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I don't know, I thought LIB seemed pretty original, but SIL didn't seem as
fresh to me as everyone seemed to think it was.  I don't think the writing
necessarily saved it, particularly when compared to stoppard's earlier
_Rosencrantz & Guildenstern Are Dead_.  The reason the latter film didn't
get nominated, I think, is probably because it was just too quirky.

Scott



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Scott Andrew Hutchins
http://php.iupui.edu/~sahutchi
Oz, Monsters, Kamillions, and More!

"Colorless green ideas sleep furiously."--Noam Chomsky



On Fri, 19 Mar 1999 [log in to unmask] wrote:

> scott hutchins says something that may help us think more
> clearly about, if not resolve, the conflict over LIFE IS BEAUTIFUL
> . . . comparing that film to SHAK IN LOVE scott says . . .
>
>       The story of that film  [SIL] was really stale, enlivened
>      by good writing, acting, costume design, and music, but
>      the plot was still dead tired
>
> and i think that scott is absolutely right, but that his argument
> misses the point . . . the creators of SIL of  course know all too
> well how cliched their plot is taken by itself, but they also know that
> such a plot can be invigorated by good writing, which they do
> wonderfully well . . . cognoscenti can enjoy the kind of self-irony
> that pervades the film's well marked awareness of how trivial the
> plot itself is, while others can simply enjoy the ride provided
> by the writing on the back of a tired but eternal plot . . .
>
> the makers of LIB, on the other hand, might well have thought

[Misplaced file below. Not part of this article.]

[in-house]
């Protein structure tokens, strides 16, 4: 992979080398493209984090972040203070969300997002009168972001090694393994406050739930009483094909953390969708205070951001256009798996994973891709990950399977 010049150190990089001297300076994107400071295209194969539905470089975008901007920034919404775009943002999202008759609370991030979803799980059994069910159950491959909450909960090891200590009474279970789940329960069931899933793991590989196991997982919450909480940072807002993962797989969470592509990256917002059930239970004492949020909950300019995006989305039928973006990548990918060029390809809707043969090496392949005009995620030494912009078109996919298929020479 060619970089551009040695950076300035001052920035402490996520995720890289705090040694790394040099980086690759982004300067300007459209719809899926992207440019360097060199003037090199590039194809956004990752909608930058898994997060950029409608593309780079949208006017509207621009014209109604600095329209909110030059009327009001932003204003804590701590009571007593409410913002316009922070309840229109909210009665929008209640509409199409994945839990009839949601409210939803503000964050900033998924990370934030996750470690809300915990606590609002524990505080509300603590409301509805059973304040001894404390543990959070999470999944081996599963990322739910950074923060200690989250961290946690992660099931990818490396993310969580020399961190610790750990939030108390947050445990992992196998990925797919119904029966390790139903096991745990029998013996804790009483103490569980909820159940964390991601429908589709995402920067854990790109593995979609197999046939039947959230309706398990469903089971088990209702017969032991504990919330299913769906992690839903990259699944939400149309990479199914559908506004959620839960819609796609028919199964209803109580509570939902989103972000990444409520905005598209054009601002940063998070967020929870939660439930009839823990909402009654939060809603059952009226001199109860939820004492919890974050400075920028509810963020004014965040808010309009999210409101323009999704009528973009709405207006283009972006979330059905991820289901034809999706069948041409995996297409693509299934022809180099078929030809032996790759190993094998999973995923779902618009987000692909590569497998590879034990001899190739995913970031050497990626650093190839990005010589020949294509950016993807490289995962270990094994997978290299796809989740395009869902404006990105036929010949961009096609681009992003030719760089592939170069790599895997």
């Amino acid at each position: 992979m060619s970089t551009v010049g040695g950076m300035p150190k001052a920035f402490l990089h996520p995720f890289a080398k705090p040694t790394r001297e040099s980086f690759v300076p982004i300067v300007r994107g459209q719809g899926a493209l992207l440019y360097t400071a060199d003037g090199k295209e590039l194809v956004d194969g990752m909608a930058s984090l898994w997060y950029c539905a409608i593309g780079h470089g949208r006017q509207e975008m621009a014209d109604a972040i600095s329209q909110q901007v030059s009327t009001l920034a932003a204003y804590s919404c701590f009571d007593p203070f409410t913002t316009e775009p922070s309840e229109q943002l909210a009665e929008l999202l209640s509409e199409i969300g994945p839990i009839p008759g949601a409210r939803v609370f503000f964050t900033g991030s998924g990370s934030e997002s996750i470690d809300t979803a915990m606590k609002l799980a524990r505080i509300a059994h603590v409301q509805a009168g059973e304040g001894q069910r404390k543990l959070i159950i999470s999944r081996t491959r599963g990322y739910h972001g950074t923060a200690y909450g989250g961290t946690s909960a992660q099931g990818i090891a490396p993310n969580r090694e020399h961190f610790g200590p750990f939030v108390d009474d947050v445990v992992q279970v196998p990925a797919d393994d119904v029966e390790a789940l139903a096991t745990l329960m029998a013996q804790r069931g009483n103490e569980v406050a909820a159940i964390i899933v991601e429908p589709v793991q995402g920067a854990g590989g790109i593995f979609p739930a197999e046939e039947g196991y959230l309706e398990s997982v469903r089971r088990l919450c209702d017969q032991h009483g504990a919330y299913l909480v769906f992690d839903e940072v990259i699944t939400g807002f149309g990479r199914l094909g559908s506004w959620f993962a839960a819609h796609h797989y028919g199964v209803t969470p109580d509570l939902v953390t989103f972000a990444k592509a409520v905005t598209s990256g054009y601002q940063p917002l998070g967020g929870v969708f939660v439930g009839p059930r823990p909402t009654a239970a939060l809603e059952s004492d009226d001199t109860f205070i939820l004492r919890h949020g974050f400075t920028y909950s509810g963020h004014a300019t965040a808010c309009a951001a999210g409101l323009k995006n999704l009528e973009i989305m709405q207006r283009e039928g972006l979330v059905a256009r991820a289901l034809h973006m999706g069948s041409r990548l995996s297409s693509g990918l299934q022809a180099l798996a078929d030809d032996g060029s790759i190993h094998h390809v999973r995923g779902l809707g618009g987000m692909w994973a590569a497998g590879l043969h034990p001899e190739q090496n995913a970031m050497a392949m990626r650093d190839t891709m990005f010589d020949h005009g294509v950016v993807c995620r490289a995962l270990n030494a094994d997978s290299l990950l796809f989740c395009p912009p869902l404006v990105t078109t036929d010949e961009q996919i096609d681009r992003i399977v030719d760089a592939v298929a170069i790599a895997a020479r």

> that they have come up with a new plot . . . they haven't . . . i'm
> not even sure if really new plots are possible . . . what matters is
> the fit of the plot to the context and the writing itself . . . i
> hope no one wants to make the case that LIB is wonderfully
> written . . . which leaves only the matter of the fit of that plot to
> the death camp setting . . . for many of us that was a bad fit, not
> because [or not only because] of anything inherent in the material
> itself, but because of the skill in bringing the pieces together . . .
> whereas in SIL the pieces fit splendidly . . .
>
> to put it another way, LIB thinks it's saying something new--but
> it's not . . . SIL knows that it's not saying anything new, winks at
> us about the impossibility of saying anything both new and true,
> and goes on to tell its old story with sublime panache and wit
>
> when [he asked disingenuously] was the last time a film that
> trafficked in wit won an oscar??
>
> mike frank
>
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> University of Alabama: http://www.tcf.ua.edu
>

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